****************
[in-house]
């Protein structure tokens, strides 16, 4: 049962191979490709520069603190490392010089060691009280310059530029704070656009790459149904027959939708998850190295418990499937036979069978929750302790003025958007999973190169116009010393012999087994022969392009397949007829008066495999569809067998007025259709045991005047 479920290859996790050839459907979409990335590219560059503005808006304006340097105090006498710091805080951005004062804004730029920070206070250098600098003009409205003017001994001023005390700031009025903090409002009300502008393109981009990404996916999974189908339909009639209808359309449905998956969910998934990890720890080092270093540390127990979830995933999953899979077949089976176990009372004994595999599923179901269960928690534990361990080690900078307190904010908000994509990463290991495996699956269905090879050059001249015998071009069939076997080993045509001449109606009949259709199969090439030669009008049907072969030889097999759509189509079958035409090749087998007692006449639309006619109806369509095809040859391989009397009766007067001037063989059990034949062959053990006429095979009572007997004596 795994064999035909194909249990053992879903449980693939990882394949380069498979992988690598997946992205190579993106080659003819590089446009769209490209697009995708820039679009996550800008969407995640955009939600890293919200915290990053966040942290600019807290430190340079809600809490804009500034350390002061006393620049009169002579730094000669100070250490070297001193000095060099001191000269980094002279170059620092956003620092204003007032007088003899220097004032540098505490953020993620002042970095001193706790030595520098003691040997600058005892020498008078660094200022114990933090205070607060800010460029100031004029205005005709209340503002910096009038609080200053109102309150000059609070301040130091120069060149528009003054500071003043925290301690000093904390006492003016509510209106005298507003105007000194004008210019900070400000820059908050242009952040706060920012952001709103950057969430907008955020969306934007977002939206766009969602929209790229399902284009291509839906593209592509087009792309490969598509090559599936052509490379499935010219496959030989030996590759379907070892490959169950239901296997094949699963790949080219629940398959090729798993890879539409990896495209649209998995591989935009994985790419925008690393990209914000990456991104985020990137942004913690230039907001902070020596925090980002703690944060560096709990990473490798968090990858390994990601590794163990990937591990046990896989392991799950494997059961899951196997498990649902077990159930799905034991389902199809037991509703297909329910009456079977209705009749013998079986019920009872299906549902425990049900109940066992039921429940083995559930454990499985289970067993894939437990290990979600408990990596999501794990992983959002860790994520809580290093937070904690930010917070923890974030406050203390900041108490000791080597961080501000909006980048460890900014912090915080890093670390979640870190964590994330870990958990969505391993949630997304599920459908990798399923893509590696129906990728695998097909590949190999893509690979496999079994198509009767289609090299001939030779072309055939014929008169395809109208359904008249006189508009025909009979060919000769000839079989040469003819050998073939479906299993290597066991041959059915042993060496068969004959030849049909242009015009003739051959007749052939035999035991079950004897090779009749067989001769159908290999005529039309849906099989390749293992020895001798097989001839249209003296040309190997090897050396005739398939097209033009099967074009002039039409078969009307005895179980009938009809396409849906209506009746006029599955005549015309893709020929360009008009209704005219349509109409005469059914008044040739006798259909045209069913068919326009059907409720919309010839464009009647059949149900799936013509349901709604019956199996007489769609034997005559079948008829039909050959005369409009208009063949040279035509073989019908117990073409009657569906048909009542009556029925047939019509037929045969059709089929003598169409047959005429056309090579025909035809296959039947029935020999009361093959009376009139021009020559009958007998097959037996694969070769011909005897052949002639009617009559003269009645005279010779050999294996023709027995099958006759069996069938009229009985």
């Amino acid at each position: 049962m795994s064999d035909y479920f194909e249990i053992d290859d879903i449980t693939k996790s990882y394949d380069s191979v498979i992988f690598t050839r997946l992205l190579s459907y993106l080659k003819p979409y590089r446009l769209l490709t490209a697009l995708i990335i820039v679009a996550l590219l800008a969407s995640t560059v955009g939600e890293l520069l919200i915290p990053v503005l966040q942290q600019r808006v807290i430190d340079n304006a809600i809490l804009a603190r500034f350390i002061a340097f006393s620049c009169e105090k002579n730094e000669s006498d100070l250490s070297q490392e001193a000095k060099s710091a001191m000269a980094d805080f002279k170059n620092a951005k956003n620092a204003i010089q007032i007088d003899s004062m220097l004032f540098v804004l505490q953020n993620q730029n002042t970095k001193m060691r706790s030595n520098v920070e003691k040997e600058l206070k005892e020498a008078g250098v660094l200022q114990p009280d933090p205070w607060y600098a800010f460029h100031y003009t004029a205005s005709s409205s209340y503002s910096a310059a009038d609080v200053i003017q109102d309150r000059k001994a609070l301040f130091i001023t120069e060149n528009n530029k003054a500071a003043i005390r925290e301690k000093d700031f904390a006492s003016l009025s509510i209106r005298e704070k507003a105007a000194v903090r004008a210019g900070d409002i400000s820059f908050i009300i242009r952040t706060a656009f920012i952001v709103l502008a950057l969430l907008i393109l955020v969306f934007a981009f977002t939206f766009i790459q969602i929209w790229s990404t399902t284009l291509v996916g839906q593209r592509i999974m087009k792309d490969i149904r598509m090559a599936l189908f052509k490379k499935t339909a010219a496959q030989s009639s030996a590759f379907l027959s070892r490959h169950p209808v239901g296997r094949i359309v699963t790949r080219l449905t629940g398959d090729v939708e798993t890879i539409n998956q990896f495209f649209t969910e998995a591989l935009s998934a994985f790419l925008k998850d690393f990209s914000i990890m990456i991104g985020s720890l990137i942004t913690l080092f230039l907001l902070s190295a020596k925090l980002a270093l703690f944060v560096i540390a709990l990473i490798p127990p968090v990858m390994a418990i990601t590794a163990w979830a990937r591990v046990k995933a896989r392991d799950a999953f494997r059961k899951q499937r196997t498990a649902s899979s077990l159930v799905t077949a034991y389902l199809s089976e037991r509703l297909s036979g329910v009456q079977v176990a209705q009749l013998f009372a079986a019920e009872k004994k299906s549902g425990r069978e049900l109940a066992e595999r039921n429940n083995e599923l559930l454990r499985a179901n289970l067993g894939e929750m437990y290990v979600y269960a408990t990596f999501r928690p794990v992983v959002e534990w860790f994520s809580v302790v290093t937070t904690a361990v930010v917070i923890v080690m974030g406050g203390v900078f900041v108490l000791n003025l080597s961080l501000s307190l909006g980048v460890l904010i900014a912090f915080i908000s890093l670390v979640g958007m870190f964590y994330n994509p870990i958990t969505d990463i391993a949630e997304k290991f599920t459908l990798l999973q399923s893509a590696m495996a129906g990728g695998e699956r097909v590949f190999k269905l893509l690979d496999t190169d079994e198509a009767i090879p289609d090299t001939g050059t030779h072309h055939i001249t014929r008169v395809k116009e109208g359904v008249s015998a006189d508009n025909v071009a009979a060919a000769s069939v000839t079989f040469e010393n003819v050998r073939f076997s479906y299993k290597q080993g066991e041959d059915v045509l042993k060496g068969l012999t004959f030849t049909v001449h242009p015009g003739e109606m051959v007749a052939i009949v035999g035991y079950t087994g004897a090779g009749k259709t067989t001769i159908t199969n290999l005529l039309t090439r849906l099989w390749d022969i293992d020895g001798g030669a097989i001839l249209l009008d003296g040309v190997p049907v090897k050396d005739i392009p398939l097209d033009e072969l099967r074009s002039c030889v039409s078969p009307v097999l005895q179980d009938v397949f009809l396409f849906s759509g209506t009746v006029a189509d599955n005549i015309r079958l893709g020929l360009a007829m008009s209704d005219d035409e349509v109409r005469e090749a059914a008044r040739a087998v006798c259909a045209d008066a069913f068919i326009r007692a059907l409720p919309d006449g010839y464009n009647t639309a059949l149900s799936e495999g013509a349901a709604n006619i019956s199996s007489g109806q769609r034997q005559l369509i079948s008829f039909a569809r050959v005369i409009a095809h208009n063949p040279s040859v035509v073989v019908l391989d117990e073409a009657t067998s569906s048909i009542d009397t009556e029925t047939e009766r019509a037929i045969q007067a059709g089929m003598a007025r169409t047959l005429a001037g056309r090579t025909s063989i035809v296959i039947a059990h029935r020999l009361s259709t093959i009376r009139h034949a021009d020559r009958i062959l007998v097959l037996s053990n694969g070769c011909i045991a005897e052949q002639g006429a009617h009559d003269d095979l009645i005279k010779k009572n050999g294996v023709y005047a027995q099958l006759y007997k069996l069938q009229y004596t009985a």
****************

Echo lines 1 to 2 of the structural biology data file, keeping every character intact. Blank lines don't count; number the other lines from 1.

[in-house]
């Protein structure tokens, strides 16, 4: 049962191979490709520069603190490392010089060691009280310059530029704070656009790459149904027959939708998850190295418990499937036979069978929750302790003025958007999973190169116009010393012999087994022969392009397949007829008066495999569809067998007025259709045991005047 479920290859996790050839459907979409990335590219560059503005808006304006340097105090006498710091805080951005004062804004730029920070206070250098600098003009409205003017001994001023005390700031009025903090409002009300502008393109981009990404996916999974189908339909009639209808359309449905998956969910998934990890720890080092270093540390127990979830995933999953899979077949089976176990009372004994595999599923179901269960928690534990361990080690900078307190904010908000994509990463290991495996699956269905090879050059001249015998071009069939076997080993045509001449109606009949259709199969090439030669009008049907072969030889097999759509189509079958035409090749087998007692006449639309006619109806369509095809040859391989009397009766007067001037063989059990034949062959053990006429095979009572007997004596 795994064999035909194909249990053992879903449980693939990882394949380069498979992988690598997946992205190579993106080659003819590089446009769209490209697009995708820039679009996550800008969407995640955009939600890293919200915290990053966040942290600019807290430190340079809600809490804009500034350390002061006393620049009169002579730094000669100070250490070297001193000095060099001191000269980094002279170059620092956003620092204003007032007088003899220097004032540098505490953020993620002042970095001193706790030595520098003691040997600058005892020498008078660094200022114990933090205070607060800010460029100031004029205005005709209340503002910096009038609080200053109102309150000059609070301040130091120069060149528009003054500071003043925290301690000093904390006492003016509510209106005298507003105007000194004008210019900070400000820059908050242009952040706060920012952001709103950057969430907008955020969306934007977002939206766009969602929209790229399902284009291509839906593209592509087009792309490969598509090559599936052509490379499935010219496959030989030996590759379907070892490959169950239901296997094949699963790949080219629940398959090729798993890879539409990896495209649209998995591989935009994985790419925008690393990209914000990456991104985020990137942004913690230039907001902070020596925090980002703690944060560096709990990473490798968090990858390994990601590794163990990937591990046990896989392991799950494997059961899951196997498990649902077990159930799905034991389902199809037991509703297909329910009456079977209705009749013998079986019920009872299906549902425990049900109940066992039921429940083995559930454990499985289970067993894939437990290990979600408990990596999501794990992983959002860790994520809580290093937070904690930010917070923890974030406050203390900041108490000791080597961080501000909006980048460890900014912090915080890093670390979640870190964590994330870990958990969505391993949630997304599920459908990798399923893509590696129906990728695998097909590949190999893509690979496999079994198509009767289609090299001939030779072309055939014929008169395809109208359904008249006189508009025909009979060919000769000839079989040469003819050998073939479906299993290597066991041959059915042993060496068969004959030849049909242009015009003739051959007749052939035999035991079950004897090779009749067989001769159908290999005529039309849906099989390749293992020895001798097989001839249209003296040309190997090897050396005739398939097209033009099967074009002039039409078969009307005895179980009938009809396409849906209506009746006029599955005549015309893709020929360009008009209704005219349509109409005469059914008044040739006798259909045209069913068919326009059907409720919309010839464009009647059949149900799936013509349901709604019956199996007489769609034997005559079948008829039909050959005369409009208009063949040279035509073989019908117990073409009657569906048909009542009556029925047939019509037929045969059709089929003598169409047959005429056309090579025909035809296959039947029935020999009361093959009376009139021009020559009958007998097959037996694969070769011909005897052949002639009617009559003269009645005279010779050999294996023709027995099958006759069996069938009229009985």